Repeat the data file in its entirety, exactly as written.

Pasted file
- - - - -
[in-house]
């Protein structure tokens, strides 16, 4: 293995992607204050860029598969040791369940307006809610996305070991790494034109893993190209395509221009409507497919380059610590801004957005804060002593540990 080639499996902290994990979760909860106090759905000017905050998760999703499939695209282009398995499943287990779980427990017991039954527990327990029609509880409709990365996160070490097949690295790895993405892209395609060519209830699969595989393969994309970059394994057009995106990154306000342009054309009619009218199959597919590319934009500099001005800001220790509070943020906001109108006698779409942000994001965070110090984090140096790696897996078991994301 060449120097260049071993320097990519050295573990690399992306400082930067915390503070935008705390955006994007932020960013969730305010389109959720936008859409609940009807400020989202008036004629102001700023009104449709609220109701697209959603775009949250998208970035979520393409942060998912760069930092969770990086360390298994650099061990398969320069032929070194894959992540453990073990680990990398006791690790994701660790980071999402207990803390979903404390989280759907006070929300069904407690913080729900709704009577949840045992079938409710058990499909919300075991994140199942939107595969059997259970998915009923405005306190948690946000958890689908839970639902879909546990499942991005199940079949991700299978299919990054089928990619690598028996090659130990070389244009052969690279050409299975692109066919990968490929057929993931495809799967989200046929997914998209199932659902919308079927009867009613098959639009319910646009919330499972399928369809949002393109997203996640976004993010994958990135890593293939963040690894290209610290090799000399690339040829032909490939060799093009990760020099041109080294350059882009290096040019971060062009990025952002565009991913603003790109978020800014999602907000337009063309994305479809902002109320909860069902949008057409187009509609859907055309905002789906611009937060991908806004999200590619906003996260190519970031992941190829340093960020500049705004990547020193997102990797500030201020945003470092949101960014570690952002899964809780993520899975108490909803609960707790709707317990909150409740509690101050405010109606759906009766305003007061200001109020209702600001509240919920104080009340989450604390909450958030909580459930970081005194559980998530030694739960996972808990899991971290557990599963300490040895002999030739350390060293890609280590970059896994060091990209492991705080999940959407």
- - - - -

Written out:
[in-house]
């Protein structure tokens, strides 16, 4: 293995992607204050860029598969040791369940307006809610996305070991790494034109893993190209395509221009409507497919380059610590801004957005804060002593540990 080639499996902290994990979760909860106090759905000017905050998760999703499939695209282009398995499943287990779980427990017991039954527990327990029609509880409709990365996160070490097949690295790895993405892209395609060519209830699969595989393969994309970059394994057009995106990154306000342009054309009619009218199959597919590319934009500099001005800001220790509070943020906001109108006698779409942000994001965070110090984090140096790696897996078991994301 060449120097260049071993320097990519050295573990690399992306400082930067915390503070935008705390955006994007932020960013969730305010389109959720936008859409609940009807400020989202008036004629102001700023009104449709609220109701697209959603775009949250998208970035979520393409942060998912760069930092969770990086360390298994650099061990398969320069032929070194894959992540453990073990680990990398006791690790994701660790980071999402207990803390979903404390989280759907006070929300069904407690913080729900709704009577949840045992079938409710058990499909919300075991994140199942939107595969059997259970998915009923405005306190948690946000958890689908839970639902879909546990499942991005199940079949991700299978299919990054089928990619690598028996090659130990070389244009052969690279050409299975692109066919990968490929057929993931495809799967989200046929997914998209199932659902919308079927009867009613098959639009319910646009919330499972399928369809949002393109997203996640976004993010994958990135890593293939963040690894290209610290090799000399690339040829032909490939060799093009990760020099041109080294350059882009290096040019971060062009990025952002565009991913603003790109978020800014999602907000337009063309994305479809902002109320909860069902949008057409187009509609859907055309905002789906611009937060991908806004999200590619906003996260190519970031992941190829340093960020500049705004990547020193997102990797500030201020945003470092949101960014570690952002899964809780993520899975108490909803609960707790709707317990909150409740509690101050405010109606759906009766305003007061200001109020209702600001509240919920104080009340989450604390909450958030909580459930970081005194559980998530030694739960996972808990899991971290557990599963300490040895002999030739350390060293890609280590970059896994060091990209492991705080999940959407």